Last month, the U.S. Department of Homeland Security's proposed rule that would force employers to comply with "no-match" letters from the Social Security Administration, largely targeted at immigration issues, was put on hold. For now the San Francisco-based federal judge wants more time to review the order further delaying its implementation.

The judge now says it will be later this week, maybe next, before he rules on the matter. Judge Charles Breyer says the case has such broad-reaching, national implications that it needs more careful consideration.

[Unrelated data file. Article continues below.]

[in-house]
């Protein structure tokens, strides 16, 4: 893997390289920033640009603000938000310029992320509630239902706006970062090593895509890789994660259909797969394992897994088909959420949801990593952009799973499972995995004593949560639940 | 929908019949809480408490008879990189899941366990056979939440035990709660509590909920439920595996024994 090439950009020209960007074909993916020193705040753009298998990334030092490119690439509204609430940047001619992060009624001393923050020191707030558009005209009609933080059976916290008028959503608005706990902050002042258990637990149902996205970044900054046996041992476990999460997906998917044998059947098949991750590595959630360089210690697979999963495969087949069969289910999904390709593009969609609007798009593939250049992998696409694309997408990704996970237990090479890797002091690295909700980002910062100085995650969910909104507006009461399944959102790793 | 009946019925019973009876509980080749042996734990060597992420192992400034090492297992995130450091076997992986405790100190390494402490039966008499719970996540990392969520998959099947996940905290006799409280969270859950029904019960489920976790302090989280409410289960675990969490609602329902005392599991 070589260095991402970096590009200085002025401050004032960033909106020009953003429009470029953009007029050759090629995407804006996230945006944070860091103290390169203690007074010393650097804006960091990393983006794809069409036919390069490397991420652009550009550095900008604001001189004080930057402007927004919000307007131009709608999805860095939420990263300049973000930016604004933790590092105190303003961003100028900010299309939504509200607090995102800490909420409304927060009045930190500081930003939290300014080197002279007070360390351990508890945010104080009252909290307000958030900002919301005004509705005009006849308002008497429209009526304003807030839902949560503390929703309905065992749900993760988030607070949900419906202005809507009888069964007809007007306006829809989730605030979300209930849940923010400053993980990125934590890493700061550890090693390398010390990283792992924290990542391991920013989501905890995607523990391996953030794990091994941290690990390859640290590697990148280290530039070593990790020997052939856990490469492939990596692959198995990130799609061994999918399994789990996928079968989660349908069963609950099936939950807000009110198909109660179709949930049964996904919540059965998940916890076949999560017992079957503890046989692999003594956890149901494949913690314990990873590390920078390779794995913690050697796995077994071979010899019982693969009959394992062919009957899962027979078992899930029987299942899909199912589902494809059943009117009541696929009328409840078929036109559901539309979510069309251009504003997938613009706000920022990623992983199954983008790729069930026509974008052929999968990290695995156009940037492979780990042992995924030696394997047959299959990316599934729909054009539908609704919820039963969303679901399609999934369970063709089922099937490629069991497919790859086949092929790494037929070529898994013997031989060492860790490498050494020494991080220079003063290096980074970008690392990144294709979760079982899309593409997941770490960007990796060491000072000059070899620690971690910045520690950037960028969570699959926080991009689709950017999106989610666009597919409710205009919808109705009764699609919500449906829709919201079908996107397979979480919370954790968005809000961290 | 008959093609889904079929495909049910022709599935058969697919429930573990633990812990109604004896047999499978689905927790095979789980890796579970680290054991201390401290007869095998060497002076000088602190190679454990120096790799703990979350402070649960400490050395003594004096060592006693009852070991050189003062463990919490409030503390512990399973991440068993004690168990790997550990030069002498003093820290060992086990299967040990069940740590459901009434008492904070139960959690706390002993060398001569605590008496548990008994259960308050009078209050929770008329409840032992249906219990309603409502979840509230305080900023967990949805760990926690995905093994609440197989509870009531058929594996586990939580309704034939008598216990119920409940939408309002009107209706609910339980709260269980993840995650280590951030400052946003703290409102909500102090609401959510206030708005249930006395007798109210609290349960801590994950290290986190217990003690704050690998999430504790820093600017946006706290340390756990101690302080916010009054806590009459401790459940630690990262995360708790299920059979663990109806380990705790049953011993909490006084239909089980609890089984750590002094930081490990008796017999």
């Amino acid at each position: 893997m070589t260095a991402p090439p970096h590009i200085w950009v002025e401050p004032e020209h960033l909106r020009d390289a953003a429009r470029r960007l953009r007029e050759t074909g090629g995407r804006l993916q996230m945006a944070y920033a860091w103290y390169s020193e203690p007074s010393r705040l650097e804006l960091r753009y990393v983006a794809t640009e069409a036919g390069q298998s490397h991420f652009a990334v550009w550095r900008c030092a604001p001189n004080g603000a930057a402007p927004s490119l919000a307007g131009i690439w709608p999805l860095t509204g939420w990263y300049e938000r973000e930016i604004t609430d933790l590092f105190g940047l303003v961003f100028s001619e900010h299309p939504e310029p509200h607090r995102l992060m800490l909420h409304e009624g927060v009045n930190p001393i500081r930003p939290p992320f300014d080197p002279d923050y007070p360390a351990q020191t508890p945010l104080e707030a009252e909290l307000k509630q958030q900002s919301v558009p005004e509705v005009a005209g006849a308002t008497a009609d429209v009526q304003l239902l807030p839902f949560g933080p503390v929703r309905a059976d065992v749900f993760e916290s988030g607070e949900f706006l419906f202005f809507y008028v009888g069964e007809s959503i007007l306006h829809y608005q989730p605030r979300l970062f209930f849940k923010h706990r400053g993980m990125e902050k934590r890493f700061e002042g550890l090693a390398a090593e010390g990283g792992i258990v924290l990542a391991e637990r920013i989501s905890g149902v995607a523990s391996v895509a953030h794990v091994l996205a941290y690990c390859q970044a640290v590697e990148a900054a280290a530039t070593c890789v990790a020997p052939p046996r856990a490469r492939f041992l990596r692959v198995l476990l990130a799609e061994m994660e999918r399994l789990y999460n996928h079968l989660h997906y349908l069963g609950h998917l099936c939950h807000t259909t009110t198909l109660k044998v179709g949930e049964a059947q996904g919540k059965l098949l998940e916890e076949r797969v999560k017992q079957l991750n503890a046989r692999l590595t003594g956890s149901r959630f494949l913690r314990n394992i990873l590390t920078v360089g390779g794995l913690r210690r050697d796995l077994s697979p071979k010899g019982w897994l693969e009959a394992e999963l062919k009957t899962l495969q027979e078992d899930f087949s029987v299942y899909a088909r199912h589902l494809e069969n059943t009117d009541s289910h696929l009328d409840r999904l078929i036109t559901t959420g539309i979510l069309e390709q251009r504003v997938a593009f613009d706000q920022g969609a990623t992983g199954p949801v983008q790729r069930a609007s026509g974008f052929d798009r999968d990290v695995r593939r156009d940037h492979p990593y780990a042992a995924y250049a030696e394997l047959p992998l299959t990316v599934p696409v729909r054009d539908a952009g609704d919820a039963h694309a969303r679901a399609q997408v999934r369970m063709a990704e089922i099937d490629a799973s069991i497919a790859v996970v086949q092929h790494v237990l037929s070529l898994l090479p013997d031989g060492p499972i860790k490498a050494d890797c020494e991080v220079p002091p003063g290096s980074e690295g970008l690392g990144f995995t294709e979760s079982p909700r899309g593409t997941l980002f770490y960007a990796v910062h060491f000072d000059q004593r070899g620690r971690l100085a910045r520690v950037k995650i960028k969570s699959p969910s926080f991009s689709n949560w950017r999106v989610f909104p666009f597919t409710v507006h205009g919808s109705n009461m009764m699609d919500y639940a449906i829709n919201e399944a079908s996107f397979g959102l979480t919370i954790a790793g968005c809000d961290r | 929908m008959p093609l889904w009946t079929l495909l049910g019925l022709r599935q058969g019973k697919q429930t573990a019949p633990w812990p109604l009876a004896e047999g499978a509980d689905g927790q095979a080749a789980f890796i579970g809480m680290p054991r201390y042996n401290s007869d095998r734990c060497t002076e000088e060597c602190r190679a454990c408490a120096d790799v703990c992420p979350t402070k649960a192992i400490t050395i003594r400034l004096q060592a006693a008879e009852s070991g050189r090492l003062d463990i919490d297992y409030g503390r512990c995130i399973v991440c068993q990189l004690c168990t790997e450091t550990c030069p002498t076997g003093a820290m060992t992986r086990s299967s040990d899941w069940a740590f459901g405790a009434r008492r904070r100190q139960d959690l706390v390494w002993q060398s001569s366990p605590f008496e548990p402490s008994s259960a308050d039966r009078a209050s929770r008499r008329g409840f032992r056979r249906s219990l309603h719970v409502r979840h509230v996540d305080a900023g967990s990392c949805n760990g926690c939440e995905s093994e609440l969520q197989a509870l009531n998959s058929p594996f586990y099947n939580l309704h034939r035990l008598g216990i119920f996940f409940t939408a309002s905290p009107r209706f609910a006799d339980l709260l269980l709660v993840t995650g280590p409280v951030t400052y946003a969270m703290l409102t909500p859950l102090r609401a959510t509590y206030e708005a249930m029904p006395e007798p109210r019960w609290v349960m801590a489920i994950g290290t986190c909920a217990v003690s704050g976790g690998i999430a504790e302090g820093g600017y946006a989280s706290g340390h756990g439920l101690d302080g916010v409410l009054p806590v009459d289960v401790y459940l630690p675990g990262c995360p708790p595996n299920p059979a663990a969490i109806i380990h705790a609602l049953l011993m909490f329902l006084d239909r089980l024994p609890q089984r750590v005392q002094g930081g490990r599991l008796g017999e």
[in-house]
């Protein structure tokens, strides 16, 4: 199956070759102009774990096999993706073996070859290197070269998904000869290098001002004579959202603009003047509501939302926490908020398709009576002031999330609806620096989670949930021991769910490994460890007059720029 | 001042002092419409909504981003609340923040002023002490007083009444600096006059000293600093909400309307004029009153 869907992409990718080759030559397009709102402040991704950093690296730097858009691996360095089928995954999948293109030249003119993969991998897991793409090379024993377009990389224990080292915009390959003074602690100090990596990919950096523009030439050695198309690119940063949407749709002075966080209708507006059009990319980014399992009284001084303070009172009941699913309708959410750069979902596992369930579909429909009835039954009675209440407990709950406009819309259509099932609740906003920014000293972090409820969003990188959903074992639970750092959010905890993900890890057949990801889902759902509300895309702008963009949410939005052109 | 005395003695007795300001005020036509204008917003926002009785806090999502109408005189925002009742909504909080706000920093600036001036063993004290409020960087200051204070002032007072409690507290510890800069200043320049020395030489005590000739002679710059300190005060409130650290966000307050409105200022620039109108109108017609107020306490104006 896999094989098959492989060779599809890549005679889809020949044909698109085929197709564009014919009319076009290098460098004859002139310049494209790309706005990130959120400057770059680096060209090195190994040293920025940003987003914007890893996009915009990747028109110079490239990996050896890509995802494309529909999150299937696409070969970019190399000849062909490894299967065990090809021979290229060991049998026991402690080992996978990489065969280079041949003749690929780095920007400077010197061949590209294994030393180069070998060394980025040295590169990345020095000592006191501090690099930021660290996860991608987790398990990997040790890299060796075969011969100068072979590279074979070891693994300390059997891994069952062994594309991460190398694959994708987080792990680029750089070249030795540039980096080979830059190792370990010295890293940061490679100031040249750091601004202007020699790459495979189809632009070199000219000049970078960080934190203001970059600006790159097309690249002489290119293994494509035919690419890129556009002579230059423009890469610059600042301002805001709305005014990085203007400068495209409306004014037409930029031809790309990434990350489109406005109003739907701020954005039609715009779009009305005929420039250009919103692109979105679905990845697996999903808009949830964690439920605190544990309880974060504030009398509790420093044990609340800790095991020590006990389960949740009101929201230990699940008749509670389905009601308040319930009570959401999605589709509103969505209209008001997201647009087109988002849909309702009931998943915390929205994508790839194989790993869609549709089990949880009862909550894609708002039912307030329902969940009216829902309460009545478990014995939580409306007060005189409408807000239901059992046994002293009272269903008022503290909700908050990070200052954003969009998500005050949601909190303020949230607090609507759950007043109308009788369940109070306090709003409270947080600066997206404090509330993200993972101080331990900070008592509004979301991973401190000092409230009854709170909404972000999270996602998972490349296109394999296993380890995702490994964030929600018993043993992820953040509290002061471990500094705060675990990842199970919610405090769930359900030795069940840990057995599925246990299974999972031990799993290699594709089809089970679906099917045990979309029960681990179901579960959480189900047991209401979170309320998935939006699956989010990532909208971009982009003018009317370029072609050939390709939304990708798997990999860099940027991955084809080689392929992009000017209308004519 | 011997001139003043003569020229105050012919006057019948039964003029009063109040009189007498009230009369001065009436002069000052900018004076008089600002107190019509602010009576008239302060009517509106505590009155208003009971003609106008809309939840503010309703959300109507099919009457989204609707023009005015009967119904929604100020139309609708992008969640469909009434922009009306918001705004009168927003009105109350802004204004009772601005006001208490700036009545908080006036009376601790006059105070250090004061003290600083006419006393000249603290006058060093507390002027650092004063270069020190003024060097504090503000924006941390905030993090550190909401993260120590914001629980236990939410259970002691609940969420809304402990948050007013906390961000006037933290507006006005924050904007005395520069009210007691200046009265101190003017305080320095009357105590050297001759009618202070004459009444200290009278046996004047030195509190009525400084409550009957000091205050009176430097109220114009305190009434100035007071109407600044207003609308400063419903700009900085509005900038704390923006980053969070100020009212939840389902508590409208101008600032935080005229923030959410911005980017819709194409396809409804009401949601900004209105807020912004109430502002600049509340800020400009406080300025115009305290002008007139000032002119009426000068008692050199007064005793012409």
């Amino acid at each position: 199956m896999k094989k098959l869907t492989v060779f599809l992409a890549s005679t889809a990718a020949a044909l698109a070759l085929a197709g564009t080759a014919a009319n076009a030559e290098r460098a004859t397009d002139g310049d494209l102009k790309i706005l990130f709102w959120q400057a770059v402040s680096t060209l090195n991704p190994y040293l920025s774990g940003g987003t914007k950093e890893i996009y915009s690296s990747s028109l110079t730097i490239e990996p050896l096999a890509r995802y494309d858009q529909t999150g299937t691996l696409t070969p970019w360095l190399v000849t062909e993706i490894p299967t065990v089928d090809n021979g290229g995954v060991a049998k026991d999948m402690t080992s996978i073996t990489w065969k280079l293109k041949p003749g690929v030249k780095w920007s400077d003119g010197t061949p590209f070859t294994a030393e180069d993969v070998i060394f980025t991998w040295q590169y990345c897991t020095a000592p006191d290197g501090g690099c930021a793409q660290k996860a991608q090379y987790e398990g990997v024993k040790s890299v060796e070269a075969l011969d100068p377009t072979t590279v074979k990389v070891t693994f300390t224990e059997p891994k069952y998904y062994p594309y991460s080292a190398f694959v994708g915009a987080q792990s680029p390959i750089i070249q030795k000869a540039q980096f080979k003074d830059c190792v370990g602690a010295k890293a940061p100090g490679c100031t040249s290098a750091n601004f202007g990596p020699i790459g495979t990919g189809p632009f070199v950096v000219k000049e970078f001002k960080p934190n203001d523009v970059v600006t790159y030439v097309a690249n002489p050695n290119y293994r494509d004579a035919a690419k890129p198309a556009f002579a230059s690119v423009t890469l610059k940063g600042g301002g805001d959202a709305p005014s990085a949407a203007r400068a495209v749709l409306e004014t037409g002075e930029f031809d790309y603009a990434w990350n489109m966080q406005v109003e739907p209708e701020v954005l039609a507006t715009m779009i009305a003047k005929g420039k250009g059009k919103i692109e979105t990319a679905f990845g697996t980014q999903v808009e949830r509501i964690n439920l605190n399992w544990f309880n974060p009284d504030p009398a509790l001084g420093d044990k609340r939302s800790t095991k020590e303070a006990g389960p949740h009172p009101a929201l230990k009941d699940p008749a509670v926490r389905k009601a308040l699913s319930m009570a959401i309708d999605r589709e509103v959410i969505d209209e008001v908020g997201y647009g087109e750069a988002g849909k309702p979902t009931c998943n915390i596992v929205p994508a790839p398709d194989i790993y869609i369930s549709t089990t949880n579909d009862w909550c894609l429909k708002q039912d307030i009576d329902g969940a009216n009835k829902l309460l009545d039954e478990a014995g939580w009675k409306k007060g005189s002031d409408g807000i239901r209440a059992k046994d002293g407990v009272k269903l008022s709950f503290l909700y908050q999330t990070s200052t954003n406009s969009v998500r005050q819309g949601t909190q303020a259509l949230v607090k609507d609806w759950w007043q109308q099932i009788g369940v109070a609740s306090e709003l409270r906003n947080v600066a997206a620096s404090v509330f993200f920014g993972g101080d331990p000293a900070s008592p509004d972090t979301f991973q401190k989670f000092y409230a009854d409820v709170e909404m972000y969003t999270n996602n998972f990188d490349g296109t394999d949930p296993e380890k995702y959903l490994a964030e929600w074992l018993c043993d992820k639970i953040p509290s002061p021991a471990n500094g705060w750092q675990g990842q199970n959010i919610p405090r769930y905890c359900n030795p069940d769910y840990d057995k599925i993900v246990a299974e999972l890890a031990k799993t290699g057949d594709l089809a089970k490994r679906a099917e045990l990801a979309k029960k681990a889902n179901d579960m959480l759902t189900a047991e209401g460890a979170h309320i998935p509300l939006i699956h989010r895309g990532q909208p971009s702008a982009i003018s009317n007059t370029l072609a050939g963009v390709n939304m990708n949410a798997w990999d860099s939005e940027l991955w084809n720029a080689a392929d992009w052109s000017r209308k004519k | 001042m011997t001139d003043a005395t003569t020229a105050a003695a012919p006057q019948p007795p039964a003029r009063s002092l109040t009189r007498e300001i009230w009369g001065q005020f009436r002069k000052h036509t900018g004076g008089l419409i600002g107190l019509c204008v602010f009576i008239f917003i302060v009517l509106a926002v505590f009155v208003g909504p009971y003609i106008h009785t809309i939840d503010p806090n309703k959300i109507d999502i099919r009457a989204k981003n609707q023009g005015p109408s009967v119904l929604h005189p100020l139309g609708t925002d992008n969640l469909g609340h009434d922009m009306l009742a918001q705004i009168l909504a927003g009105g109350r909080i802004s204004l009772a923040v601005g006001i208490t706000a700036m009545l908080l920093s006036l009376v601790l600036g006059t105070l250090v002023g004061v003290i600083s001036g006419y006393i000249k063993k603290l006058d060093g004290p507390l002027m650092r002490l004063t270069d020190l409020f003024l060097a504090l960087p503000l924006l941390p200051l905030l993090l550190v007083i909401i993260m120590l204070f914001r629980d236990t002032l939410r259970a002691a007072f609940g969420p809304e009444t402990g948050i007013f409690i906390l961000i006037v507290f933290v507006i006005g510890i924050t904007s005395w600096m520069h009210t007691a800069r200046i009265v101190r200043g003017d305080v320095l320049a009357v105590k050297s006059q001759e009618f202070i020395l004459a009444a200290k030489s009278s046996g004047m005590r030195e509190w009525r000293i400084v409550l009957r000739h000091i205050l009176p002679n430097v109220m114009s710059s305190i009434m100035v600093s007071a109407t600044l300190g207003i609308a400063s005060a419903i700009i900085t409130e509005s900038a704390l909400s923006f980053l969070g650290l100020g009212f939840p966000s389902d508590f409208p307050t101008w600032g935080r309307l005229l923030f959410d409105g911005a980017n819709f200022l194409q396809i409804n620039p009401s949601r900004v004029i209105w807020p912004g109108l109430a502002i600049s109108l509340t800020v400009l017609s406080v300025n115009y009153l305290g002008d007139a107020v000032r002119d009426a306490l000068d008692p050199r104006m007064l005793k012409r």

Under the DHS proposal, which is designed to address immigration rules, the Social Security Administration would send letters to employers, notifying them of employees whose names don't match their Social Security numbers. The judge's delay also places about 140,000 such letters from being sent to U.S. employers.

The judge's order that put the new rule on hold was set to expire today. The American Federation of Labor and Congress of Industrial Organizations, the American Civil Liberties Union and the National Immigration Law Center, followed tha action by filing a lawsuit as well.